Study at the University of Cambridge
This study conducted in the United Kingdom and published in the Archives of Internal Medicine on July 2008 was conducted among 21,831 men and women aged 40 to 75 years. The level of vitamin C in the blood was analyzed at the beginning of the study and it was a clear indication of the level of fruits and vegetables consumption by the participants, stated Anne-Helen Harding, PhD, the leader researcher of the study.
This means that the people who ate less fruit and vegetable showed a lower level of vitamin C in the blood. On the contrary, the people who consumed more fruits and vegetables showed a higher level of vitamin C in their red blood cells.
“Higher vitamin C level in the blood and fruit and vegetable intake were associated with a substantially decreased risk of diabetes,” the study authors write. “Our findings highlight a potentially important public health message on the benefits of a diet rich in fruit and vegetables for the prevention of diabetes.”
The researchers also noted that low levels of vitamin C were present before the onset of diabetes and suggested that increasing intake is likely to offer protection against diabetes.
Why is very important to include fruits and vegetables in our diet?
Humans are unable to produce their own vitamin C. Thus, to make sure we have sufficient vitamin C to meet our requirements, we need to include adequate amounts of vitamin C foods in our diets.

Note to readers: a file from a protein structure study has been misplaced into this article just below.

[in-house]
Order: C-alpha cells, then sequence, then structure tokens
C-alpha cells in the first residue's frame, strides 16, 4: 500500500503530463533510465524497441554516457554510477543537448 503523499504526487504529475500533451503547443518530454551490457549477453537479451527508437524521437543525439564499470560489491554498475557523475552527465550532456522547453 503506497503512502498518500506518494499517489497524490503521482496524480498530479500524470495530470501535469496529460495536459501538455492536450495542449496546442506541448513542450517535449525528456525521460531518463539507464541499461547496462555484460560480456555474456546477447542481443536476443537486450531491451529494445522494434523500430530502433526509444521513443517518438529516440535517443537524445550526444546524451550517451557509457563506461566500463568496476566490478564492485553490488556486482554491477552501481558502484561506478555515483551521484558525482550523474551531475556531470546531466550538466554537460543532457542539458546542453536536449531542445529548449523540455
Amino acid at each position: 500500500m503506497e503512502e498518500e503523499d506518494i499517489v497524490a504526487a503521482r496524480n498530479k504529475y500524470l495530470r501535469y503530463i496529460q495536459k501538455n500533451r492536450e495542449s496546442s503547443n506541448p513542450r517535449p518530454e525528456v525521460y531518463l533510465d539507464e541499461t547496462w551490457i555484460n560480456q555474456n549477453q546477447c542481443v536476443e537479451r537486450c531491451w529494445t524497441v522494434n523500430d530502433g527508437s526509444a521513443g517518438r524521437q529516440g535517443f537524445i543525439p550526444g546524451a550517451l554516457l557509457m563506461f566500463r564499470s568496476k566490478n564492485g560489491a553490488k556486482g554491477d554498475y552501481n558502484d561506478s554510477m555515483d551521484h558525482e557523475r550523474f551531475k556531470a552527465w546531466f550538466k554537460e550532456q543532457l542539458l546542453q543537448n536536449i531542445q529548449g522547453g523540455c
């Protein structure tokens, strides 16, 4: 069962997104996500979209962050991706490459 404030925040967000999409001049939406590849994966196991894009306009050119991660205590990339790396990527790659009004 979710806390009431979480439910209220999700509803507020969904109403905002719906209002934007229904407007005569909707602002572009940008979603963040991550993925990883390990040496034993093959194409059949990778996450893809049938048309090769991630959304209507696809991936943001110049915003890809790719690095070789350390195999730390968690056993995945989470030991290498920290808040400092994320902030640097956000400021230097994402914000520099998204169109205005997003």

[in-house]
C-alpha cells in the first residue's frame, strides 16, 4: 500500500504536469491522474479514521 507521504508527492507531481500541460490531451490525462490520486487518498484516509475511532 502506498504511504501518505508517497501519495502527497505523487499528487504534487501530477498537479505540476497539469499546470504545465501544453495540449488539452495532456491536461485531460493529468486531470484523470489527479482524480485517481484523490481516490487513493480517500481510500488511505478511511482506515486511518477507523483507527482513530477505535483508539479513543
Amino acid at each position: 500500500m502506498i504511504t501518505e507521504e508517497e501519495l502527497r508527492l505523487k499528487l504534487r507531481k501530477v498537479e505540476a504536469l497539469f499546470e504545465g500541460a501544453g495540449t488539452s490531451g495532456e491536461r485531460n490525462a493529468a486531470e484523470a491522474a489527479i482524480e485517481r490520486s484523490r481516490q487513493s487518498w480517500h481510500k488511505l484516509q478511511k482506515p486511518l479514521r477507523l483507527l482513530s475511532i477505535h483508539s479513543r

Because fruit and vegetables are the main sources of vitamin C, the findings suggest that eating even a small quantity may be beneficial. Of course, the protection against diabetes increases progressively with the quantity of fruit and vegetables consumed since approximately 90% of vitamin C is obtained from them.
Vitamin C is found in most fruits and vegetables. Foods and vegetables high in vitamin C are:
1. Oranges, lemons, grapefruit, mandarins
2. Kiwis, Melons. Kiwis contain 5 more times the amount of vitamin C than oranges
3. Papayas, Mangos
4. All kind of berries: strawberries, raspberries, etc.
6. Cauliflower, broccoli, Brussels sprouts, cabbage,
7. Kale, spinach, green and red peppers, parsley
Vitamin C is easily destroyed
Vitamin C is quite fragile and can be destroyed easily by:
1. Contact with oxygen and light
2. Heat. Cooking destroys about 40% of this vitamin
3. Storage for long periods of time
4. Leaving vegetables in water
5. First and second hand smoking. One cigarette destroys between 25 to 40 milligrams of vitamin C
As you probably have noticed, the moral of this article is that we need to go back to the basics. New technology in the medical field is great and has some merit for certain people, but it is my opinion that if nature has provided us with everything we need to enjoy good health, why are we always looking for miracle cures at the drug store?
Many supplements we buy at the pharmacy have been extracted from whole foods such as fruits, vegetables, whole grains, healthy fats, etc. So, why don’t we go to the source? Vitamin foods perform a better job in our body than pills and they don’t have side effects complications, So, how about going back to fruits and vegetables both as a preventive measure and a cure?
To your fruit and vegetables intake!
Emilia Klapp, RD, BS
Your Diabetes Coach